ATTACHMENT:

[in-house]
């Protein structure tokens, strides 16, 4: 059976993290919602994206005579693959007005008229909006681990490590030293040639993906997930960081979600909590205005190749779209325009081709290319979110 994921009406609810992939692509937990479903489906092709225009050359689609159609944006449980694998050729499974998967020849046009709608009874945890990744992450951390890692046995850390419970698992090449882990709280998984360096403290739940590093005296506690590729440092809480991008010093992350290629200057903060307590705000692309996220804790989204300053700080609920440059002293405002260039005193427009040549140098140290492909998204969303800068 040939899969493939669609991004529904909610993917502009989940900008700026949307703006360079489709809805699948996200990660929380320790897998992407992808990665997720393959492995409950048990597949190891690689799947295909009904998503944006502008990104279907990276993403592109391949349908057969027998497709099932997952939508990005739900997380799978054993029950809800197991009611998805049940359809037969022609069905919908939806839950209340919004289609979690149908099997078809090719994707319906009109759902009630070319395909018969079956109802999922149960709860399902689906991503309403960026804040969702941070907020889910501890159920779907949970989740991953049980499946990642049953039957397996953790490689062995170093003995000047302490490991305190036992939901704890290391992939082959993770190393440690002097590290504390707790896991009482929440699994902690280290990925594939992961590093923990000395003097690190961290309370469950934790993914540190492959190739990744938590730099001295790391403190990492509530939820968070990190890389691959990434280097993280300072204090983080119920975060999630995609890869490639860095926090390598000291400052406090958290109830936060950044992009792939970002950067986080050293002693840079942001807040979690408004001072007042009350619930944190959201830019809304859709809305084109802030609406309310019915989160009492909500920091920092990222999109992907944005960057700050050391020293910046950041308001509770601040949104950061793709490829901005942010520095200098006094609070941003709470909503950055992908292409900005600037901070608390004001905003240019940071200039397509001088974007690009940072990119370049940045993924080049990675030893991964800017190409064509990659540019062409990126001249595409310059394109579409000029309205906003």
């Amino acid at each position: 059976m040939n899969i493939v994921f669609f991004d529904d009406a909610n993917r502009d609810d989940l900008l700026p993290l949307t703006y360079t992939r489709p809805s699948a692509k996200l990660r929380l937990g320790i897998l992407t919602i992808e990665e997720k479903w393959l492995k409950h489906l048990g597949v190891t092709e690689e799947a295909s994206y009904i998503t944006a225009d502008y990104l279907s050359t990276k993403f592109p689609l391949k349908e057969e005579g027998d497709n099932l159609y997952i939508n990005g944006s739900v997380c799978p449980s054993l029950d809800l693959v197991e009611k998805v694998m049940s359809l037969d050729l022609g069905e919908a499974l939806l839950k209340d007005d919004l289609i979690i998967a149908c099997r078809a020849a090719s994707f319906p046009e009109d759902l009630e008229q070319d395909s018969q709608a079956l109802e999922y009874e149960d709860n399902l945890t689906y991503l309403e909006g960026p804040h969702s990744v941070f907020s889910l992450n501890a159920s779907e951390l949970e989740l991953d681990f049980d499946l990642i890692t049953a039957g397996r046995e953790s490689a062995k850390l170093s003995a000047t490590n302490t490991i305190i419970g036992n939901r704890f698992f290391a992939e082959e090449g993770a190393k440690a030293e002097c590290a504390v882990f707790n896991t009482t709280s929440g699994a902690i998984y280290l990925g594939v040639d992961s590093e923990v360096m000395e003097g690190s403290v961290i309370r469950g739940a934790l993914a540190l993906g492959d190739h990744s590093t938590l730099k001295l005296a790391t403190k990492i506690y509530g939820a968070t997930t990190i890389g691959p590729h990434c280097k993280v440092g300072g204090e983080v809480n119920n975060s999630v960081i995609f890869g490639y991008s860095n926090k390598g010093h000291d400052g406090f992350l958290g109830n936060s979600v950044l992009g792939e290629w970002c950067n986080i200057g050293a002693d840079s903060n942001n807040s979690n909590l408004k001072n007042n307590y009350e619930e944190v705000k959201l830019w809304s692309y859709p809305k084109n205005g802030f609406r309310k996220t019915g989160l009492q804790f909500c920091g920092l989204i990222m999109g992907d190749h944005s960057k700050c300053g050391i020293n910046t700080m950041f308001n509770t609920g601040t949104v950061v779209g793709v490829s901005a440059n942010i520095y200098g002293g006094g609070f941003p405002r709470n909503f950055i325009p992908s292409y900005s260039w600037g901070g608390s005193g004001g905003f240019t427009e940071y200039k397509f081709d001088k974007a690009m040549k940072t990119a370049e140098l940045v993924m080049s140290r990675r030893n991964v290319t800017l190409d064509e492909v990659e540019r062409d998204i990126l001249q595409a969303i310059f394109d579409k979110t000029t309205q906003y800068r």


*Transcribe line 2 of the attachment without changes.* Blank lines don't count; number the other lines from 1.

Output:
């Protein structure tokens, strides 16, 4: 059976993290919602994206005579693959007005008229909006681990490590030293040639993906997930960081979600909590205005190749779209325009081709290319979110 994921009406609810992939692509937990479903489906092709225009050359689609159609944006449980694998050729499974998967020849046009709608009874945890990744992450951390890692046995850390419970698992090449882990709280998984360096403290739940590093005296506690590729440092809480991008010093992350290629200057903060307590705000692309996220804790989204300053700080609920440059002293405002260039005193427009040549140098140290492909998204969303800068 040939899969493939669609991004529904909610993917502009989940900008700026949307703006360079489709809805699948996200990660929380320790897998992407992808990665997720393959492995409950048990597949190891690689799947295909009904998503944006502008990104279907990276993403592109391949349908057969027998497709099932997952939508990005739900997380799978054993029950809800197991009611998805049940359809037969022609069905919908939806839950209340919004289609979690149908099997078809090719994707319906009109759902009630070319395909018969079956109802999922149960709860399902689906991503309403960026804040969702941070907020889910501890159920779907949970989740991953049980499946990642049953039957397996953790490689062995170093003995000047302490490991305190036992939901704890290391992939082959993770190393440690002097590290504390707790896991009482929440699994902690280290990925594939992961590093923990000395003097690190961290309370469950934790993914540190492959190739990744938590730099001295790391403190990492509530939820968070990190890389691959990434280097993280300072204090983080119920975060999630995609890869490639860095926090390598000291400052406090958290109830936060950044992009792939970002950067986080050293002693840079942001807040979690408004001072007042009350619930944190959201830019809304859709809305084109802030609406309310019915989160009492909500920091920092990222999109992907944005960057700050050391020293910046950041308001509770601040949104950061793709490829901005942010520095200098006094609070941003709470909503950055992908292409900005600037901070608390004001905003240019940071200039397509001088974007690009940072990119370049940045993924080049990675030893991964800017190409064509990659540019062409990126001249595409310059394109579409000029309205906003």